The Spectrum – Utah House Speaker Brad Wilson announced this week his plans to resign from the state legislature as he eyes a run to replace outgoing Republican U.S. Sen. Mitt Romney.
Wilson did not give a specific reason for his plans to leave the statehouse but the move comes shortly after he was the first member of the GOP to say he might make a run to replace Romney after the sitting senator and former presidential hopeful announced he wouldn’t seek reelection.
Wilson was named Speaker in 2019. A real estate developer by trade, the Kaysville Republican was first elected in 2010. He is expected to make official his candidacy for Romney’s Senate seat sometime later this month.
“Serving in the Utah House of Representatives and as speaker of the House has been the honor, privilege and opportunity of a lifetime — and I don’t say that lightly,” Wilson said in a written release. “I did not anticipate the lifelong impact of my decision to run for public office nearly 14 years ago. My service in the Legislature stems far beyond the policies passed and progress achieved. I have built lifelong friendships and come to love and appreciate the people of Utah. I am excited for my next chapter and have full confidence in my peers in the House, Senate and executive branch to continue making Utah the best place to live, learn, work and play.”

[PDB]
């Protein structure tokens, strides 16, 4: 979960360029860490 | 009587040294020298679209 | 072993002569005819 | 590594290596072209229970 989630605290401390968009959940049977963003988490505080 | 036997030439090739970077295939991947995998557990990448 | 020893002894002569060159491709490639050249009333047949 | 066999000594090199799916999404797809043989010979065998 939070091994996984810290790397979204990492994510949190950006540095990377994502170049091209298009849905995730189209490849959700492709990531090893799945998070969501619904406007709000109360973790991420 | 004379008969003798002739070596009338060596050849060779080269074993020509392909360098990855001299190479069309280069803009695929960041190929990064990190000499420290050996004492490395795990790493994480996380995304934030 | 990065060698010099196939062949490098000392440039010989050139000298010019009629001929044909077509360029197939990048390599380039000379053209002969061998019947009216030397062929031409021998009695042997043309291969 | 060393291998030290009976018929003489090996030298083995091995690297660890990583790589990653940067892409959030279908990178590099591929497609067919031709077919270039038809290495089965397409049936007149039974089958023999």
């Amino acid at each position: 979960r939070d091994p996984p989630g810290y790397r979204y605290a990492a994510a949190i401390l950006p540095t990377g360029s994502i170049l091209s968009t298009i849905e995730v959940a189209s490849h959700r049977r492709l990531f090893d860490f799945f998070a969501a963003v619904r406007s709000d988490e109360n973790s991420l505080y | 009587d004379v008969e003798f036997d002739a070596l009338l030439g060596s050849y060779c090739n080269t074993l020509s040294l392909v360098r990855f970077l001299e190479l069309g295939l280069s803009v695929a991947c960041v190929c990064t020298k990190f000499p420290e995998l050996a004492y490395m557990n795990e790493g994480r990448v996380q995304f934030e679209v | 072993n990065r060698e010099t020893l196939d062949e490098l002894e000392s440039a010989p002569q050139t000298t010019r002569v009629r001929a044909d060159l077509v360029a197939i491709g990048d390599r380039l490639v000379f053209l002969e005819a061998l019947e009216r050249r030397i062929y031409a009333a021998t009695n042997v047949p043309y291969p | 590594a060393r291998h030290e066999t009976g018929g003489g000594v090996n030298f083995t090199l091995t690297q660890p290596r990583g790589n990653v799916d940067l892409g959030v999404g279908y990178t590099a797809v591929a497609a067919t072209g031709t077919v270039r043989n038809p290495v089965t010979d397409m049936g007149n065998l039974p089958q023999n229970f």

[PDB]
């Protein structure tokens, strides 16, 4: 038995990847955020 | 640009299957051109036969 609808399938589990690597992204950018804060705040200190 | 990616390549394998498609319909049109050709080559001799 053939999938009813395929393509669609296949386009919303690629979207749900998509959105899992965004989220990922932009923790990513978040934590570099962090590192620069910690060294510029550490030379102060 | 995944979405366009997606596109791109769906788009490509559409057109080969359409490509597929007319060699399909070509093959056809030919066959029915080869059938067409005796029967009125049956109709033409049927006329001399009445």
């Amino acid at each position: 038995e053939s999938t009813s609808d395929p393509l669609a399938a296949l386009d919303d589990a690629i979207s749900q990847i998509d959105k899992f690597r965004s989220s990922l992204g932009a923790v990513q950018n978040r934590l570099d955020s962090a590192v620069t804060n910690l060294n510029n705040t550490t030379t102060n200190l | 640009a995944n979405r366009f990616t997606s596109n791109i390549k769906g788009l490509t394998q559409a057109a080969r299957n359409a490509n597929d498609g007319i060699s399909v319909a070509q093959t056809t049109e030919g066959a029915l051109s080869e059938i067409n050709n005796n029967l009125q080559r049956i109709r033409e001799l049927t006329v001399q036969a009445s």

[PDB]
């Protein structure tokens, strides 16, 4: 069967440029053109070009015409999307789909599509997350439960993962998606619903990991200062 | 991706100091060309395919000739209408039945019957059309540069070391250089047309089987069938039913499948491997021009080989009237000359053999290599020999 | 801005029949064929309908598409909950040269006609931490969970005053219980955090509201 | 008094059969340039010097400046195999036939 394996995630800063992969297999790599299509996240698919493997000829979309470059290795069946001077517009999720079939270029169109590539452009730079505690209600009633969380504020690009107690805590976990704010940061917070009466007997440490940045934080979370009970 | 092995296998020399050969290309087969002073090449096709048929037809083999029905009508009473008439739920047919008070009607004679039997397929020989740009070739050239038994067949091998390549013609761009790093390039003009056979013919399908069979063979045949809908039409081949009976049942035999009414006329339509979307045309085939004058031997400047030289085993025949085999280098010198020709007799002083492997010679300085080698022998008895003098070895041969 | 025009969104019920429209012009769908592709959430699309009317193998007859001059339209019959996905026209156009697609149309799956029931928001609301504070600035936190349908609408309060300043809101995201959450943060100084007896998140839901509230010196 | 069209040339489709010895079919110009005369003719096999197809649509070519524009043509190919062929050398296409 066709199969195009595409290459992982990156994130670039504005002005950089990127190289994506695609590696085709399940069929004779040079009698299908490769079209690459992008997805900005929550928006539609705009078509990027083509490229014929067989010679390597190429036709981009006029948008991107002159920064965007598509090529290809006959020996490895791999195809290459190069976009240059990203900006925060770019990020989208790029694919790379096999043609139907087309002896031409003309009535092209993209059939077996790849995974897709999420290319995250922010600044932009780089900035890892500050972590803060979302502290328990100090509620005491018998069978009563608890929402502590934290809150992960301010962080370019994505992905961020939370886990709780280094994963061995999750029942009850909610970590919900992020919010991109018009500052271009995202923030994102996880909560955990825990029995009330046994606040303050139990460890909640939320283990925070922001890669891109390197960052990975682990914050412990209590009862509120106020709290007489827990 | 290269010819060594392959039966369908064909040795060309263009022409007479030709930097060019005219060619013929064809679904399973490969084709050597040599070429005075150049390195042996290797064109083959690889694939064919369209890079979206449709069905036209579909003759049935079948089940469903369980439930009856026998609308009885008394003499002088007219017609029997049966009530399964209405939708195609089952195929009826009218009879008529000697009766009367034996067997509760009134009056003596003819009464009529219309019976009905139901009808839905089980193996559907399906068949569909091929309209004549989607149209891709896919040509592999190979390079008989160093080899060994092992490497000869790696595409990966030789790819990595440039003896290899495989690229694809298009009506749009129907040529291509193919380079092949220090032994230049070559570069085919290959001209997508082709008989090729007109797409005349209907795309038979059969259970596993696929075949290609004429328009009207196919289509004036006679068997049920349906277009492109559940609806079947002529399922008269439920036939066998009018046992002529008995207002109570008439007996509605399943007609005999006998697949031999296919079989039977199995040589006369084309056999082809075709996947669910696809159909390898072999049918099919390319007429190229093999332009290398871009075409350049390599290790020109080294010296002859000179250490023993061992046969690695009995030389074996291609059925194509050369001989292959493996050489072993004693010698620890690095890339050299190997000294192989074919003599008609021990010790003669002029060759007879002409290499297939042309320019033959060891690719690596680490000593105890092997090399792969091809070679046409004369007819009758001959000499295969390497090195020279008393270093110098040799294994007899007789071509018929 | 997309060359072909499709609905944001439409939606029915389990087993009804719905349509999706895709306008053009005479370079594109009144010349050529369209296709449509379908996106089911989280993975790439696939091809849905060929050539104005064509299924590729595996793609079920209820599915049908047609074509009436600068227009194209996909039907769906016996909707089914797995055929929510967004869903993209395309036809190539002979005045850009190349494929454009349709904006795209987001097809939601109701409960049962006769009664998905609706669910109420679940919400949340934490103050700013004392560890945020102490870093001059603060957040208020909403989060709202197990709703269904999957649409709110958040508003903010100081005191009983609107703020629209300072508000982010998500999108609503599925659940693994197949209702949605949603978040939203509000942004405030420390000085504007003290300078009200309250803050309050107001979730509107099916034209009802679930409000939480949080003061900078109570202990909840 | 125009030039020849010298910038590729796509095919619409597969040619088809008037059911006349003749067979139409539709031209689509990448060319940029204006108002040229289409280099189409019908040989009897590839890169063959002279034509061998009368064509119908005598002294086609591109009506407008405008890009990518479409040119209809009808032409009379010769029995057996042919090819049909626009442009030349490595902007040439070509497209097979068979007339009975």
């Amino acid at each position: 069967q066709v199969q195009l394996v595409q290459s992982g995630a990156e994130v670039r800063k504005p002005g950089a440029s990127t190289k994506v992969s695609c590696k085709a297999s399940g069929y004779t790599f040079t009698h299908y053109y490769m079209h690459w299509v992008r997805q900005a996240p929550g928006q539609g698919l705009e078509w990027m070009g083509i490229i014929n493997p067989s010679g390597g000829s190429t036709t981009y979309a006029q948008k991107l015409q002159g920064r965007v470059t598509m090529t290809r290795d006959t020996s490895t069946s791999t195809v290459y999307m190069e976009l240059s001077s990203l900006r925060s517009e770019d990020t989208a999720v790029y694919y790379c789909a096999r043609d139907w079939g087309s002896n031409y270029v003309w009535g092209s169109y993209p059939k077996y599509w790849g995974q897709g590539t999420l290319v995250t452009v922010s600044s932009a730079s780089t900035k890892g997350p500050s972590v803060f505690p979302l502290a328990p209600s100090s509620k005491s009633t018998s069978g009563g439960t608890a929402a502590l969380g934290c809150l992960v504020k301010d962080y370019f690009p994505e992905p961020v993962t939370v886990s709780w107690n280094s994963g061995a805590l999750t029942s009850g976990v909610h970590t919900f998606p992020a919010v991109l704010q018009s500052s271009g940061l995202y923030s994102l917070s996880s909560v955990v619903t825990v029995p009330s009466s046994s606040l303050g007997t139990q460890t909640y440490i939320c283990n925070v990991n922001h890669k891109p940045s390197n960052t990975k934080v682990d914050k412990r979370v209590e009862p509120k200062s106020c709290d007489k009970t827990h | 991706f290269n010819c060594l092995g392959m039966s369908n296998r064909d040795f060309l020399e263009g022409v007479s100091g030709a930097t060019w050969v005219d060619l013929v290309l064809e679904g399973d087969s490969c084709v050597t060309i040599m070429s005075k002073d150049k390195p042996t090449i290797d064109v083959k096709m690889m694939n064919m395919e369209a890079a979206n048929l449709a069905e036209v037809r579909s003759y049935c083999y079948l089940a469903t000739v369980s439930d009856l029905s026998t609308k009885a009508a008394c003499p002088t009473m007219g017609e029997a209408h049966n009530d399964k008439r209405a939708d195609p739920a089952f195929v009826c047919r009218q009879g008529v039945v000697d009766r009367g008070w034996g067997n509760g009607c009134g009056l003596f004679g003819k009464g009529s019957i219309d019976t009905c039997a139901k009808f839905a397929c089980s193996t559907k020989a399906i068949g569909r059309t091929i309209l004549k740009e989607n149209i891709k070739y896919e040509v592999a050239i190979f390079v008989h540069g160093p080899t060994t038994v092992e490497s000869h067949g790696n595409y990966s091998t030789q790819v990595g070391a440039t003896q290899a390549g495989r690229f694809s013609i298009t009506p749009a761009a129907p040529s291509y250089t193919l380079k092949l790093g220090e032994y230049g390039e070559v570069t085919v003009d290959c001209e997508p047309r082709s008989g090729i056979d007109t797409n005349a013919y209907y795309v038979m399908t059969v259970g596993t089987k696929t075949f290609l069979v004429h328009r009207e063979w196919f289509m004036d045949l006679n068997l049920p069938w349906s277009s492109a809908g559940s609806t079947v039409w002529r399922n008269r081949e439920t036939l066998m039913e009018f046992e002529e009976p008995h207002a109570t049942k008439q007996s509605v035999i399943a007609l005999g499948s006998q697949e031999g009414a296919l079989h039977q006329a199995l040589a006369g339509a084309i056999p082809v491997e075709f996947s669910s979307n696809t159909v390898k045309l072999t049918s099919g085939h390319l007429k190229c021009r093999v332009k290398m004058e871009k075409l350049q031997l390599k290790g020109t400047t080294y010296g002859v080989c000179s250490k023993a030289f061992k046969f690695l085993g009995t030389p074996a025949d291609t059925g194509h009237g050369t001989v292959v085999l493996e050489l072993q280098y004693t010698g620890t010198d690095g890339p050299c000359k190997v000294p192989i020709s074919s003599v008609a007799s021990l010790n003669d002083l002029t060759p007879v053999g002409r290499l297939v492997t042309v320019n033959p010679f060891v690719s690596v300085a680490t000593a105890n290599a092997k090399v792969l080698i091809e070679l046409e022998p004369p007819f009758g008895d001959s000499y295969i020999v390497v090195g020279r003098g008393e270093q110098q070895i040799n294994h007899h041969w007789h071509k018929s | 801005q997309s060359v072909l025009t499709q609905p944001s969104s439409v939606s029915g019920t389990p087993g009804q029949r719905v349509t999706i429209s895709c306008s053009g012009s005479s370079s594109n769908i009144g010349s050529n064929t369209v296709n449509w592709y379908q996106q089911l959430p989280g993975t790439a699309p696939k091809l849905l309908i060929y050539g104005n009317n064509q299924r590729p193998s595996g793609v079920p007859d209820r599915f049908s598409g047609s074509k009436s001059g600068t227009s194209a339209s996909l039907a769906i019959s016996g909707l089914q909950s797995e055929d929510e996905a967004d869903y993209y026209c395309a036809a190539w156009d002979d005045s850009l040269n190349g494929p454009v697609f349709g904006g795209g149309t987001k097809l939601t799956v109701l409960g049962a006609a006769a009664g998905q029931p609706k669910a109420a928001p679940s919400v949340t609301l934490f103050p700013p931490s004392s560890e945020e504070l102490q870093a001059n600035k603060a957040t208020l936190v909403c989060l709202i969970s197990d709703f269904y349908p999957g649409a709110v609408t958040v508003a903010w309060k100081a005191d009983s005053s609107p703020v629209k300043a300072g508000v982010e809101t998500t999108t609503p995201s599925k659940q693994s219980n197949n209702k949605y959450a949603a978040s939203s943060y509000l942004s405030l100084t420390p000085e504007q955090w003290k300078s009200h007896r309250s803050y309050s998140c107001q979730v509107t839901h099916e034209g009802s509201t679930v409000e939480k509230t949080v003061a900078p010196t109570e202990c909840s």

Wilson said he would resign effective Nov. 15.
The House, which is controlled by a large Republican majority, will vote to replace Wilson as speaker. Current House Majority Leader Mike Schultz, R-Hooper, said he would plan to run for the position.
Wilson’s announcement comes on the heels of Romney saying he would not run for reelection, saying that at age 76 he felt it was time for a younger generation of leaders.
Some took that message as a swipe at the two frontrunners for the 2024 presidential election, with President Joe Biden at age 80 and former President Donald Trump age 77.
“The times we’re living in redemand the next generation step up and express their point of view and to make the decisions that will shape American politics over the coming century,” Romney said.